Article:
Last Wednesday I attended career day at Overbrook High School, my Alma Mater. At first, I thought of a whole bunch of reasons not to go, one reason being that my high school years sucked and I absolutely hated that school.  After much thought, I put my own insecurities aside and decided that giving back to the young people was way more important than the bad experiences I had as a student.

When I stepped inside those walls after twelve years, I was overwhelmed with so much emotion. This was the place that it all started; my dreams and my ambitions to become a writer were planted in this very school. I was taken aback when my old guidance counselor greeted me at the door with a huge hug and a bright smile.

As all of the Alumni participating in the event parted ways to our perspective classrooms to discuss our career paths, I thought about what message I wanted the youth to receive from my experience at Overbrook and my chosen career path. Yes, I work with youth daily, but these particular students were sitting in the desks I used to sit in and were being taught and nurtured by the same teachers that helped shape who I am today.

When it was finally my time to speak, I decided to not only discuss my career, but the mistakes and mishaps that led me to where I am today,too. I wanted to show them that no, I wasn’t perfect, I didn’t come from a rich two parent household from the suburbs, and that I took some of the bad habits that I acquired during my years at Overbrook and thought it was okay to bring them to college.

In talking with the young people, I noticed that they too shared some of the same frustrations I had when I was a student there: no extracurricular activities, staff/teachers didn’t care and most importantly lack of encouragement.  This caused me to reflect on my own experience as a student and it was then that I realized while I may have felt as though I didn’t learn anything or that I didn’t have the encouragement of my teachers, I did. It was evident when I walked through the doors that morning and the same counselor that helped me get into college was still devoting her career to helping urban youth break the mold.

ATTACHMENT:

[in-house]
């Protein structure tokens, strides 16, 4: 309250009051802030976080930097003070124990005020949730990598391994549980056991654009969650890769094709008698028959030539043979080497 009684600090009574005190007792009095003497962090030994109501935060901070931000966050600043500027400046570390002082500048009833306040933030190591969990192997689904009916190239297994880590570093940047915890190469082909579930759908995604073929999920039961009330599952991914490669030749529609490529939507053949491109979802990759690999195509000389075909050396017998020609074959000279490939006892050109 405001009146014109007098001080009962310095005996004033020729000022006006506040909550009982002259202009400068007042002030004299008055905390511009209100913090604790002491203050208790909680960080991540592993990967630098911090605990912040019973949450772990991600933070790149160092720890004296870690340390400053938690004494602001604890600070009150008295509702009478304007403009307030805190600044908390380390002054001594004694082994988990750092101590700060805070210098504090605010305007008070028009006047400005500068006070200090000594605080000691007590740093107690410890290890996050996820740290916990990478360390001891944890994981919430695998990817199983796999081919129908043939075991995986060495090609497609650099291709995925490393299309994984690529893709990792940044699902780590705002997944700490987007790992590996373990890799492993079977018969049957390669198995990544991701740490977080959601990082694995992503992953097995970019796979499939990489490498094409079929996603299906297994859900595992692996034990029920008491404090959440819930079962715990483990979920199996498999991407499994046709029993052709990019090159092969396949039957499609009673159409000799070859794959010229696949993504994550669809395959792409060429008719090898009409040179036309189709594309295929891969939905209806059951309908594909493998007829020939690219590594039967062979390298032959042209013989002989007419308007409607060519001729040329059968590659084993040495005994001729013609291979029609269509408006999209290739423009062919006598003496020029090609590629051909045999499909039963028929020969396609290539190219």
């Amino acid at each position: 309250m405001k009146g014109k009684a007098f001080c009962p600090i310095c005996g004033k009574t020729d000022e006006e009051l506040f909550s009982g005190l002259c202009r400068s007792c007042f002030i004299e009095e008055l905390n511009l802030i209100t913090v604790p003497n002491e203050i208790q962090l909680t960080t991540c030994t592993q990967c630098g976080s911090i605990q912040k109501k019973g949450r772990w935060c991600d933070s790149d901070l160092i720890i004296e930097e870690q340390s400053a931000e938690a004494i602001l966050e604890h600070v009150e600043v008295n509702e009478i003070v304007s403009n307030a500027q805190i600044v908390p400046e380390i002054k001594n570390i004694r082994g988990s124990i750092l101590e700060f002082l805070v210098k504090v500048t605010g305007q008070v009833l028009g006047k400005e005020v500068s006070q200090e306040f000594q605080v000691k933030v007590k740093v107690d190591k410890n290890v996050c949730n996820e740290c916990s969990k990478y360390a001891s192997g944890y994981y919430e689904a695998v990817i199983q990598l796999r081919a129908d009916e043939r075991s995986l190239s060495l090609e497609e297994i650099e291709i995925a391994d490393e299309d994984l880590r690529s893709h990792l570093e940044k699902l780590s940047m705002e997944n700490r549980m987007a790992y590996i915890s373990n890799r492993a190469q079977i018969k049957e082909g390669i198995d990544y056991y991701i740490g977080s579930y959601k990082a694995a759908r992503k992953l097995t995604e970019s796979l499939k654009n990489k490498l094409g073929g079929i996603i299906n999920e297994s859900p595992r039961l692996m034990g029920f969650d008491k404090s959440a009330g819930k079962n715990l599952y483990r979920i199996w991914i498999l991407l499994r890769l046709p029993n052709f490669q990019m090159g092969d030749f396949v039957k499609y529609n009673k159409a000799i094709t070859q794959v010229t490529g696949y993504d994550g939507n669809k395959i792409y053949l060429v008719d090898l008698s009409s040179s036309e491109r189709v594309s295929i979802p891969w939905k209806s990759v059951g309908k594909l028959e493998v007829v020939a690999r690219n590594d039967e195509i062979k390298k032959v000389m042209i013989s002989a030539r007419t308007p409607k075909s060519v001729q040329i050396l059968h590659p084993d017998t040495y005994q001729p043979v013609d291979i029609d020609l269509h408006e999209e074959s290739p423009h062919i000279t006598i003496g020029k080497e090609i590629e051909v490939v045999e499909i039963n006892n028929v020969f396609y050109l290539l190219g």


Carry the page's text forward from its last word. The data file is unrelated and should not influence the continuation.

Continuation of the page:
The advice I offered the young people was quite simple:  Take today as a day to be inspired. Dream big and big things will happen. It may seem that you are not cared for, but look at the little things: a teacher telling you to sit down and pay attention, correcting your work when it is wrong, and holding accountable for your actions. Those were all ways (subliminal messages) that confirmed that the teachers cared about them. I wanted them to know that they possessed the power to determine their own success and that nobody was able to take that away from them unless they let them.

Although high school was not the most memorable time of my life, attending Overbrook gave me character.  In a sense going to Overbrook gave me the determination I needed to be consistent in my goals and everyday life.

The day after, I wore my Overbrook Pride T-shirt. This Alum has a new love for her past and overwhelming optimism for her future.  GO PANTHERS!

What was your fondest memory of your high school career? Who was the most influential teacher/counselor you encountered during high school and why?

Although Anya Nicole grew up in a drug and crime plagued household and neighborhood in Philadelphia, she strived to break the mold and became the first person in her family to graduate from college. Anya uses the world around her as a palate to create chilling street stories such as Corporate Corner Boyz (2008) and Judgment Day (2010). Divas, Diamonds & Dollars (June 2010) is Anya’s first project under her publishing house, Black Reign Publications. When she’s not writing, she’s counseling young people who have dropped out of high school and are seeking their GED.

© 2010, Shalena D.I.V.A. – Personal Branding| Content Marketing| Product Creation. All rights reserved.


  1. via Facebook on May 18, 2011 at 11:57 am